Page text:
Social worker Parker Jode (Shea Wigham), assigned to the care of Ashley (Taegan Burns), the daughter of single mother Dahlia (Olivia Munn), intervenes when the dad, Mike (Zach Avery) returns from prison. Because dad is involved in drug dealing and a robbery, he is putting his family in danger.

As for the St. Louis location, Italian-born director Michele Civetta is quoted as saying: “Setting the film in a locale like St. Louis was a metaphor for the crossroads of America today. A gilded age town that has fallen on harder times, outgrown its original destiny as the Gateway city to the west, now a playground for drug trafficking and interstate contraband resulting in gang violence. The city conjures the ethos of a lawless environment presided over by a dysfunctional corrupt government administration that has really forgotten the everyday person.”

OK, then. Let the outrage ensue.

Three men are credited with this macho tough-guy screenplay: Alex Felix Bendaña and Andrew Levitas, and the director, Michele Civetta.

The director aspires to be a throwback to those hard-boiled B-movies from the 1970s, like John Cassavetes’ “Killing of a Chinese Bookie” and John Huston’s “Fat City” – the lead character is even a failed boxer! — but he does not achieve any sort of emotional truth with such stereotypical characters.

Civetta’s experience includes many commercials and music videos and was nominated for an Emmy for his NBC commercial “Halloween Today” in 2016. His last film was “Agony” released in 2020, and this film wrapped up right before the pandemic lockdown happened.

Civetta is trying to make a statement about how children are affected by the bad behavior of their parents, and that their actions have consequences, which of course is noble because there are so many young victims, and the human toll is enormous. While it’s obvious here, a better vehicle might have elevated the cause.

The protagonist is a social worker whose job is checking on the welfare of kids in less-than-ideal home lives. Shea Wigham, a character actor who is familiar to audiences after being in a long list of movies and TV shows for the past 20 years, rises to the occasion as a world-weary flawed guy who is driven by his checkered past, including growing up in foster homes. You’ve seen him as a detective in “Joker” and this summer in “F9.”

Parker is an anti-hero who champions his own sense of justice while spending lonely nights drinking too much at a dive bar. This guy has a lot of issues but the script only scratches at the surface.

He cares too much about keeping the kids safe that he meets on the job, and is drawn into a dangerous web when he’s checking on Ashley, the daughter of night casino worker Dahlia. Her husband, Mike, is in prison, and comes back in their lives when he’s paroled. He is as mean as a junkyard dog, signaling trouble ahead.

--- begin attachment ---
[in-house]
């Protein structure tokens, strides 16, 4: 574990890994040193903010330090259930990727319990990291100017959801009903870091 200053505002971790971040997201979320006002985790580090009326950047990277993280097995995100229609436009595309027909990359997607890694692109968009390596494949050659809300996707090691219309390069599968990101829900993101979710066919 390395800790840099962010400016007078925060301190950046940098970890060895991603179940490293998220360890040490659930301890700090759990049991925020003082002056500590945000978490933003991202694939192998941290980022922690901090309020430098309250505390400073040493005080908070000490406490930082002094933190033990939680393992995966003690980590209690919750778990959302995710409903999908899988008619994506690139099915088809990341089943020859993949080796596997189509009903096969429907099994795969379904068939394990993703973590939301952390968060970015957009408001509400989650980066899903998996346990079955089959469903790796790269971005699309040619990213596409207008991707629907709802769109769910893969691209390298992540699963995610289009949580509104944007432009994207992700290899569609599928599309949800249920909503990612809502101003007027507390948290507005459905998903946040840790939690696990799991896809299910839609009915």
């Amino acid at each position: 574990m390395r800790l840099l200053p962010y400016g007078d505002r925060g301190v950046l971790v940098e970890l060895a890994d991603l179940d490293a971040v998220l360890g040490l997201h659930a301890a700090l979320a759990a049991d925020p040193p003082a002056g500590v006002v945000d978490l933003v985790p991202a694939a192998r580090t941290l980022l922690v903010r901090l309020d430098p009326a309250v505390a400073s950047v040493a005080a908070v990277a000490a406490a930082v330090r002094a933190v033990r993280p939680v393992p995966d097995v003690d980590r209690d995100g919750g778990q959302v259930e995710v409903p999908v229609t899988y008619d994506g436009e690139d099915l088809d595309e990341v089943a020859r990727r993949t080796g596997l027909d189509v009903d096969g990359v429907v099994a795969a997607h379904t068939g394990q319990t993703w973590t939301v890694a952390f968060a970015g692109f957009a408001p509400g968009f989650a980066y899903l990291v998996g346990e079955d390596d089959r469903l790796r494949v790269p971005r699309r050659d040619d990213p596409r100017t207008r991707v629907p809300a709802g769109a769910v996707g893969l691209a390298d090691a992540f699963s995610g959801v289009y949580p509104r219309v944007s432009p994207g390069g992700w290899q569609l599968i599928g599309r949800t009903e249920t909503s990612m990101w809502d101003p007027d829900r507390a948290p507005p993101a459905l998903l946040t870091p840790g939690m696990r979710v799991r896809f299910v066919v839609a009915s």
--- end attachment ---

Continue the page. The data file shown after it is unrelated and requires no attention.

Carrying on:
He rejoins his group of drug-dealing thugs, led by Frank Grillo as “Duke,” in yet another swaggering tough-guy role and wearing a ludicrous pimp hat. Antagonizing a Mexican drug cartel,  they botch a robbery – and the heat is on, from both the cops and the nefarious cartel goons.

As villain Mike, Zach Avery has nowhere to go, for his character is one-note and has zero redeeming qualities.

Olivia Munn doesn’t embarrass herself in the concerned mom role trapped in an abusive relationship, and a bright spot is young actress Taegan Burns as daughter Ashley.

Dear old dad puts a stash in his daughter’s backpack – in effect making her a drug mule, which starts a chain of mayhem. Parker takes the women to his estranged father’s house to hide.

Two-time Oscar nominee Bruce Dern plays the elder Jode, Marcus, a Vietnam veteran and former jazz musician, as a grizzled survivor. He knows he messed up but isn’t all that apologetic about putting his son in the foster care system as a youth. It’s a showy part, with the requisite whisky-fueled late-night talk between father and son before the criminals come calling.

As the plot becomes more contrived, full of bad ideas, one hopes for some character redemption, but there is no deliverance from evil. These are all hardened people – and perhaps we could have understood motivations, but it wasn’t going to happen with this being so heavy-handed. The final scene, meant to be somber yet hopeful, is almost laughable.

A Charles Dickens quote condemning bad parenting begins the film and statistics about foster children ends it.

Dark and depressing, this movie has little to recommend it. Not even a shot of the Arch gleaming in sunlight could have saved it.

Shea Wigham and Taryn Manning

“The Gateway” is a 2021 crime thriller directed by Michele Civetta and starring Shea Wigham, Olivia Munn, Zach Avery, Bruce Dern, Frank Grillo, Taryn Manning, Mark Boone Junior and Taegan Burns. Rated: R for strong violence, pervasive language, drug use, some sexual content and nudity and its run time is 1 hour and 31 minutes. In theaters, digital and Video on Demand on Sept. 3; on DVD/Blu-Ray Sept. 7. Lynn’s Grade: D